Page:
Needlelace Identification History


Needlelace Identification History

What kind of needle lace is this?  For discussions of needle lace history, and how to identify particular regional/period styles of needlelace.  Distinguish different types of needle lace, different kinds of needle lace.

Members: 31
Latest Activity: Jun 22, 2019

Best Books and Websites to Learn Needle Lace identification

Santina Levey LACE

Pat Earnshaw NEEDLELACE 1991

Fulvia Lewis LACE 1980

Clare Browne's 'Lace' (V&A, 2004)  available from the museum directly

Discussion of different kinds of lace, of which needlelace is only one: 

Laces compared:

A university based website specializing in the interface of archives, textiles, social history ; 

Many examples: ;

Descriptions of the different styles, needle and bobbin -

My  pinboards of antique needle lace:   

Please add comment below if you have another suggestion.

Discussion Forum

A group of needle laces to identify 1 Reply

A new member of laceioli has recently sent in some photos of needle laces, and she wants some help in identifying them. So I am asking needlelacetalk members to take a look and add comments either…Continue

Tags: antique needle lace

Started by Lorelei Halley. Last reply by Teri Dow Apr 24, 2016.

Identification- Point Plat de Venise perhaps? 2 Replies

I have looked at several reference books and pictures online.  Would this mat be Point Plat de…Continue

Tags: Point Plat de Venise, needlelace, needlelace mat, Identification

Started by Lagartija. Last reply by Lagartija Feb 9, 2016.

First of 2 antique needle lace pieces in search of ID 18 Replies

Here's another piece also found here in France. My wild guess would be an early example of Gros Point or something similar???? It measures roughly 18" x 5"All suggestions will be much…Continue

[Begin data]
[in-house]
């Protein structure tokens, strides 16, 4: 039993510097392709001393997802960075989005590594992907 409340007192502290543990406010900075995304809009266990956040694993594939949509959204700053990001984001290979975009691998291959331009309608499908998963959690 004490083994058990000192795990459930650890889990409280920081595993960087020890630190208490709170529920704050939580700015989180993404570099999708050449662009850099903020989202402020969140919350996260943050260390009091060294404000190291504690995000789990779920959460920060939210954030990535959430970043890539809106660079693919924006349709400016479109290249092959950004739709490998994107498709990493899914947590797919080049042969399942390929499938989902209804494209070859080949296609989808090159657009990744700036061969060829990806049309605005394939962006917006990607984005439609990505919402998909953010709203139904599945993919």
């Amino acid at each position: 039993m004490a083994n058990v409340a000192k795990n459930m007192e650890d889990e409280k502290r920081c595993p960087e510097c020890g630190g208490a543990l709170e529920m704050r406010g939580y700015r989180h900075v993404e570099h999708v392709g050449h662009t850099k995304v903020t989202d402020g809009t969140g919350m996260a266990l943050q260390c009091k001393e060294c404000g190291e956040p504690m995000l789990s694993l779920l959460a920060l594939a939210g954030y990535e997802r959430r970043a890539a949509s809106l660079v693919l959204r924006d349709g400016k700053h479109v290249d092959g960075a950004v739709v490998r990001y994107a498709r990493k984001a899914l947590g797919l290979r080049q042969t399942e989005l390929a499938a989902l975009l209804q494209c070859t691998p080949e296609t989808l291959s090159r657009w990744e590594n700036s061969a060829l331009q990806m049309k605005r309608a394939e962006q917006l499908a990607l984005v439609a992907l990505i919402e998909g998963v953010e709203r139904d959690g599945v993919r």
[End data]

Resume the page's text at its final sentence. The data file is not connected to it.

Started by deborah greenfield. Last reply by Lorelei Halley Feb 10, 2014.

Second of 2 pieces of antique Italian needle lace in search of ID please 3 Replies

Hello experts, Here's a piece found in France. Here are my guesses (but I really don't know very much about lace as yet:) : I believe this piece is Italian needle lace but I'm not sure what kind…Continue

Tags: hunting, scene, lace, needle, italian

Started by deborah greenfield. Last reply by Lorelei Halley Feb 3, 2014.

Comment Wall


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Comment by Elizabeth Ligeti. on November 30, 2013 at 7:17pm

I can't add much to what Lorelei has said.  It looks like filet lace, to me, too.

Burato (or Buratto - one or 2 T's are optional, I think!!) is a machine made net but the hand work is just the same as for filet lace.  the knots in the corner of the mesh denote whether it is filet lace or not!

This lace has knots in the mesh corners so is Filet lace.

My understanding of the history is the same - fishermen's wives decorated their nets, ...!

Good luck with your studies. It sounds an interesting course.  Let us know how you are going.

Comment by Lorelei Halley on November 30, 2013 at 3:06pm

I should also say that the stitching which attaches the lace to the cloth looks like machine zigzag stitching.

Comment by Lorelei Halley on November 30, 2013 at 3:02pm

Click on the photos below to get the full size image, where there is a lot of detail.